Friday, June 17, 2011

Jesse James As An American Outlaw

American OutlawI've never given Jesse James much thought. I wouldn't consider myself a fan of his reality shows Monster Garage, Jesse James Is A Dead Man, or The Celebrity Apprentice. Until recently, I didn't even know he owned West Coast Choppers.

What I do know about James is that he was married to Sandra Bullock. He also did something behind her back. And for that reason alone, I don't like Jesse James as a person. It's one of the reasons that I picked up his autobiography, interested in finding some redeeming qualities.

American Outlaw is filled with drinking, theft, betrayal, and regret.

James grew up in Long Beach, Calif. He never writes much about his mother; he lived with his dad and a string of horrible stepmothers. His father wasn't much better. It's clear he was abusive.

At minimum, James' father had no qualms about keeping his son out of school so he could help unload trucks at swap meets; laughing at and mocking his son over a broken arm; and accusing his son of setting the family home aflame (even though Jesse James did not). It was a final straw.

His early life framed up what James would later consider his two talents: stealing and playing football. Even today, his autobiography hints that James possesses pride over how many robberies he and his friend got away with, from cars to money to merchandise.

It was this penchant for stealing that eventually derails what could have been a promising football career. His eventual arrest and incarceration, ironically for the one robbery he didn’t commit (he merely stashed the goods), shut the door. And then a serious knee injury bars it shut forever.

James does attempt to trade up from a life of crime.

Fortunately, James decides to replace stealing with a more respectable career. He becomes a welder, a skill he unexpectedly finds measures up to his past talents. He is good enough that his work helps finance the opening of West Coast Choppers, which James quickly turns into a successful business.

He marries Karla, his first wife, and has two children. But he prefers to put more into his easy successes than those he might have to work at. They divorce, and James discovers a talent for drinking.

The fast track to instant celebrity on reality television.

Monster Garage propels James to instant success with reality star status. He banks on this visibility, marrying porn star Janine Lindemulder. They have a daughter, but eventually split. James describes her as so unstable that he is afraid of her.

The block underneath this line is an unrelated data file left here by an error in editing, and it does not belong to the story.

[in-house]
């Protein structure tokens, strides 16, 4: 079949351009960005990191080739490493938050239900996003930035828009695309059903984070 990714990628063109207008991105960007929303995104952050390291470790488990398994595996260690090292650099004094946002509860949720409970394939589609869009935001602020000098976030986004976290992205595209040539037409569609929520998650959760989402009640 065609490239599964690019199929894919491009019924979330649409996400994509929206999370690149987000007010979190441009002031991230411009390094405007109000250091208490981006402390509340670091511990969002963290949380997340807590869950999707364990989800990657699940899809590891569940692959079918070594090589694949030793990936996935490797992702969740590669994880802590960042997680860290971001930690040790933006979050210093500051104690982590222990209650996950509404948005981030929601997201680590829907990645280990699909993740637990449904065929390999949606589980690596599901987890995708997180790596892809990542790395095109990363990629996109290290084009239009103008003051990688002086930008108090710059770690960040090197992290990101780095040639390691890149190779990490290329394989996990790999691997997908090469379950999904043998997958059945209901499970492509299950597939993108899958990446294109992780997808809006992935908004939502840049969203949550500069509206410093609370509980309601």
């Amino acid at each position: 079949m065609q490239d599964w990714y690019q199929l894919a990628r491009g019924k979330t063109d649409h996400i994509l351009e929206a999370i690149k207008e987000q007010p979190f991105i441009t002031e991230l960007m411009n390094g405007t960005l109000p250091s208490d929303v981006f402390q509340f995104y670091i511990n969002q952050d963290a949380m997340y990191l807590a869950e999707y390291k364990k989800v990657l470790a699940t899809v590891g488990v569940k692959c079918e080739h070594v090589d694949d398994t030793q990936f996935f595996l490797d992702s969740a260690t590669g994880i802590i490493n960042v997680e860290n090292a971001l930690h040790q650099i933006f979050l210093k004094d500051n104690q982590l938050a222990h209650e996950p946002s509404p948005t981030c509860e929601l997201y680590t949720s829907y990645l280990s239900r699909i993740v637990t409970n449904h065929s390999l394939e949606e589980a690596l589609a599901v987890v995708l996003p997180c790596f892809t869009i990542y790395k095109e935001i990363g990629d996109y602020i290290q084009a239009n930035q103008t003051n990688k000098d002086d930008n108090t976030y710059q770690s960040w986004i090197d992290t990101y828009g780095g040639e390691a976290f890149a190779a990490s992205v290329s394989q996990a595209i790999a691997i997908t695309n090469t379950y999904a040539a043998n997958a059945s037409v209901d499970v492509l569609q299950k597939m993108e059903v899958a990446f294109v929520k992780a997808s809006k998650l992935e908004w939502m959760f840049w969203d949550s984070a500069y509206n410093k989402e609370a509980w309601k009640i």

For anyone who didn't know James after Monster Garage, they know he married Sandra Bullock next. Although most people consider the couple a mismatch, they settle into a comfortable and mostly normal family life with his kids. It might have been the moment James turned the corner, but eventually he gets bored and sleeps with someone (just one, he says in his book, contradicting interviews) at West Coast Choppers.

Today, he says that he realizes he made a serious mistake. But it will be too late. After the other woman comes forward to capitalize on James’ money and fame, he is forced to admit his misdeeds to a devastated Bullock.

His actions, screwing over one of the nicest people in Hollywood, will never bode well for any future likability. Even another trip to rehab seems unlikely to change that fact. After losing Bullock for good, leaving his children distraught, and becoming one of the most despised men in America, his book alone is the only thing redeeming, assuming it can be believed.

Jesse James: American Outlaw Steals A 2.3 On the Liquid Hip Richter Scale

Jesse James is not really an American outlaw, one that can be feared and admired like his namesake. In fact, some reviewers have even called his book American Ass. Still, I will give him credit where credit is due. The book is an interesting read, mostly candid, and occasionally self-serving. Chalk up most negative reviews to people who make up their minds before page one.

Equal credit belongs to co-writer Sam Benjamin (a sometime independent filmmaker and author). It seems obvious that Benjamin is the person who puts the pieces together, capturing James' recollections nicely. Enough so that even if you don't care for the man (or maybe you do), it becomes a revealing read about someone who could have been cool if he wasn't his own worst enemy.

You can find American Outlaw on Amazon or download the book from iBooks. American Outlaw by Jesse James is also available at Barnes & Noble. It was published by Gallery.
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